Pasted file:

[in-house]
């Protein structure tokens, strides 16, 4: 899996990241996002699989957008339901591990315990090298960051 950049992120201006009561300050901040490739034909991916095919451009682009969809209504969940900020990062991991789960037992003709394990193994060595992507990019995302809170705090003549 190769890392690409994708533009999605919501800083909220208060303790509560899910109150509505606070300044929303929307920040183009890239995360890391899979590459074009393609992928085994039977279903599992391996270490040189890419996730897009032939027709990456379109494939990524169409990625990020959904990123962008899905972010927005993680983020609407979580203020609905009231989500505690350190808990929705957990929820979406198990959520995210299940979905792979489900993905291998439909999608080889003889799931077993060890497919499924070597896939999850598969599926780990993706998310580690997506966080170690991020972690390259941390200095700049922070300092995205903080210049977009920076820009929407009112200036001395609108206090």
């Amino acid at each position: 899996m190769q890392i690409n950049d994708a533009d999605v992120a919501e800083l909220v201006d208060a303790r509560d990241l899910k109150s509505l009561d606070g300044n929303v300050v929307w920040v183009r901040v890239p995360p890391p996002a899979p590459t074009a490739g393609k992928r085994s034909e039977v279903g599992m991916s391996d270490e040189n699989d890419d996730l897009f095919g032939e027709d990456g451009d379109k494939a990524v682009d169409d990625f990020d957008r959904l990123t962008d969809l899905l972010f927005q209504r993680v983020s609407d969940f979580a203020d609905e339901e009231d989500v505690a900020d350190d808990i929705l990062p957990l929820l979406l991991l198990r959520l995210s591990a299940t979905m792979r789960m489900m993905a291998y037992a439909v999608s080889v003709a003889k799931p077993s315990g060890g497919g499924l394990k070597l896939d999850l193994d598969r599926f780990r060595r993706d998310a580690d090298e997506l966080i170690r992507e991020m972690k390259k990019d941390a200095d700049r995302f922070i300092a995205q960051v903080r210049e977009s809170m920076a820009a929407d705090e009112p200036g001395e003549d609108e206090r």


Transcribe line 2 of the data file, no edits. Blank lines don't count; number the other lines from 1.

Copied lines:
């Protein structure tokens, strides 16, 4: 899996990241996002699989957008339901591990315990090298960051 950049992120201006009561300050901040490739034909991916095919451009682009969809209504969940900020990062991991789960037992003709394990193994060595992507990019995302809170705090003549 190769890392690409994708533009999605919501800083909220208060303790509560899910109150509505606070300044929303929307920040183009890239995360890391899979590459074009393609992928085994039977279903599992391996270490040189890419996730897009032939027709990456379109494939990524169409990625990020959904990123962008899905972010927005993680983020609407979580203020609905009231989500505690350190808990929705957990929820979406198990959520995210299940979905792979489900993905291998439909999608080889003889799931077993060890497919499924070597896939999850598969599926780990993706998310580690997506966080170690991020972690390259941390200095700049922070300092995205903080210049977009920076820009929407009112200036001395609108206090």